The greatest part of being a college coach is getting to work with student athletes during one of the biggest developmental stages of their lives.
I moved from Bennington, Vermont, to Ashland last April to become the Northland College men’s soccer coach, which means I’ve been here long enough for my family and friends to start asking how I feel about working here.
I usually tell them this: I wish I had known about Northland when I was a student.
I love the atmosphere of small colleges, and after working at a few, I think Northland is one of the best.
I would challenge anyone to find a campus our size with our facilities for both athletics and academics. We have a special campus here and I consider myself lucky to play a part at it.
The goal of our men’s soccer program is to graduate our student athletes as individuals that are ready to succeed and contribute to society.
At Northland, we intentionally omit any mention of success on the field with our mission statement because we firmly believe that if we develop good human beings with strong values, the success on the field will come naturally.
Am I teaching my players advanced algebra or chemistry? Absolutely not. What I’m doing is different.
I’m teaching my players how to balance athletics, academics and their social lives in a healthy and productive way. I might not teach mathematics, but I do know how to teach someone who’s struggling in it, to work through it or get help and find a way to be successful.
Athletes and coaches have become a visible part of American life. If you turn on your television or computer, you can almost always find a sporting event during anytime of the day.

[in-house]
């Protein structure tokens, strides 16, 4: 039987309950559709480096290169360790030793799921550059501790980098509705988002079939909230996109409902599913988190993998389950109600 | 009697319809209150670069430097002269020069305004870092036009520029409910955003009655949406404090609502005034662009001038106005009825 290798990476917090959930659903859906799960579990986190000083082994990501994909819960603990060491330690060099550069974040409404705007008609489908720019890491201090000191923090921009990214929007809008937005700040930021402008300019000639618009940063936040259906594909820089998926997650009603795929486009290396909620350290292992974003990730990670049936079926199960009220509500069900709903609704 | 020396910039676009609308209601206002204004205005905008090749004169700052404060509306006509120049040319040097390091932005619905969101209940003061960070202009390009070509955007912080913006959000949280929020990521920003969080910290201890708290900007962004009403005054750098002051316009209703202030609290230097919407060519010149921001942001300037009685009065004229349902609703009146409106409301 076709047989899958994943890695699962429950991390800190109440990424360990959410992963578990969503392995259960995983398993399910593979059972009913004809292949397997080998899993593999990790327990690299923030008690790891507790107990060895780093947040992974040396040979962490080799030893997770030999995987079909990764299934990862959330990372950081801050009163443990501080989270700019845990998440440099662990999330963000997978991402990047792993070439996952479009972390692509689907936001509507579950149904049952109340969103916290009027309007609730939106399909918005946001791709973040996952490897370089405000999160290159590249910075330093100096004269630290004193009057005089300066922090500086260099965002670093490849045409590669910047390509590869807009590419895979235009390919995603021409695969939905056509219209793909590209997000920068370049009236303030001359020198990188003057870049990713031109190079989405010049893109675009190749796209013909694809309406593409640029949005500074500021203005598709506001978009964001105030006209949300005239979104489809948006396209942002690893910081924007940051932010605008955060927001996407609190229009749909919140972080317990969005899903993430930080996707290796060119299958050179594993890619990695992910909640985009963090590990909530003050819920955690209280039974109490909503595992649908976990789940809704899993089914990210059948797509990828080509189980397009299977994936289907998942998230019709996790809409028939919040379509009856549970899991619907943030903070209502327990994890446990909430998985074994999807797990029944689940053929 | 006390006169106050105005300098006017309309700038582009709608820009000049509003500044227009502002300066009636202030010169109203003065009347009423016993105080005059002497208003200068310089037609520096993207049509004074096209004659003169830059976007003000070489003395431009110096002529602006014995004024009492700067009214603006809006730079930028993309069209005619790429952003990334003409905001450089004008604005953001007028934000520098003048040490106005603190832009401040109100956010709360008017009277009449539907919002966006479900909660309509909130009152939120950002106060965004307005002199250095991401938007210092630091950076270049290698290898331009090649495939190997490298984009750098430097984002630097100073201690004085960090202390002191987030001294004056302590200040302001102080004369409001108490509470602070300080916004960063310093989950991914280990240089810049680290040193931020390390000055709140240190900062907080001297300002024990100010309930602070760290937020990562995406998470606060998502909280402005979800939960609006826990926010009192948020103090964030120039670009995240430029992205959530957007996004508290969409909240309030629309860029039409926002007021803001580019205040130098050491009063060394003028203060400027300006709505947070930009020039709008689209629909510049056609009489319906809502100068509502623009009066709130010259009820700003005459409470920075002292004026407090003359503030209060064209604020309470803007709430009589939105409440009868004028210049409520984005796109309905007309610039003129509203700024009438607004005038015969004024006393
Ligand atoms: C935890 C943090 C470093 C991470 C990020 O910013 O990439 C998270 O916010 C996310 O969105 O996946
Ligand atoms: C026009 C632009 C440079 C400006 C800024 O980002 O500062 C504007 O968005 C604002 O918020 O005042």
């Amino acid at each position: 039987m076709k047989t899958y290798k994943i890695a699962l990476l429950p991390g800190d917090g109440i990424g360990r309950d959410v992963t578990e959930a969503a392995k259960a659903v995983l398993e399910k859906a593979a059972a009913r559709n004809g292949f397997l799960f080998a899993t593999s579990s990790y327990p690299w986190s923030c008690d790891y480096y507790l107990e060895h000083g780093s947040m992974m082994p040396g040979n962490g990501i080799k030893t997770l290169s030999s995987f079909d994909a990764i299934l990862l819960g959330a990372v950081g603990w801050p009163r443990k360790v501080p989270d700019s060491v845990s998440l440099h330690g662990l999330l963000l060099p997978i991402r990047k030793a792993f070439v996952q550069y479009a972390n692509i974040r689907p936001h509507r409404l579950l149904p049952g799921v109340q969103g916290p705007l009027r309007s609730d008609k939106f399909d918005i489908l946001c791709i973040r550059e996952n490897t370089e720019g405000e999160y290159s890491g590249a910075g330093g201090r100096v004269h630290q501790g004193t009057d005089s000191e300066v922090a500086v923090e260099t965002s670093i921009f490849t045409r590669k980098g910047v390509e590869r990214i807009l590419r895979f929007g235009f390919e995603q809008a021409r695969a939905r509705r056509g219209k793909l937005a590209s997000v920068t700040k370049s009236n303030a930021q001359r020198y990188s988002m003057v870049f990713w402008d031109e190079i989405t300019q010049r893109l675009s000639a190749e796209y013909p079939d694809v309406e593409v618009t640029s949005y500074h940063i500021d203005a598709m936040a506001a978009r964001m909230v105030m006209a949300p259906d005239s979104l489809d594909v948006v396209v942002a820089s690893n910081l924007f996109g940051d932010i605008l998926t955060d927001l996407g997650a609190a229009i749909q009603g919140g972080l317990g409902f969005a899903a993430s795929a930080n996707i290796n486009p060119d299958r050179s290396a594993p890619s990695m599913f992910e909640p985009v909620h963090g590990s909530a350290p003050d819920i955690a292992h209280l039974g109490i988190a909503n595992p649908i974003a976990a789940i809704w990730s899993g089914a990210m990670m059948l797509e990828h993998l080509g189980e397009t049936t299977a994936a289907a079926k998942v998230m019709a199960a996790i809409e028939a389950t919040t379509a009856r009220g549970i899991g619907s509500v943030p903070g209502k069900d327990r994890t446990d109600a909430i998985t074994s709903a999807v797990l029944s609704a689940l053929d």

People see coaches in the heat of the games without fully understanding all the work behind the scenes.
Sometimes I’m working on major life things with players, like helping them deal with a death in the family, or maybe something is going wrong academically and we need to come up with a plan of action to get things back on track.
Coaches deal with the little things as well. Last month I helped 15 students send fundraising letters in the mail. If you ever want to feel old, talk to a teenager about how to properly address an envelope.
This year, our men’s soccer team — a young team — made the playoffs for the first time in more than a decade. I’m extremely proud of them.
I’m also equally proud every time someone tells me about a positive encounter they had with one of our guys off the field — it’s another reminder of why I do what I do.
I would encourage anyone reading this to consider coming by and catching a game next fall. On the field, we’re starting to build something special. And off the field, we’re helping build good people. Come check us out sometime.
Greg Gilmore is the head men’s soccer coach at Northland College.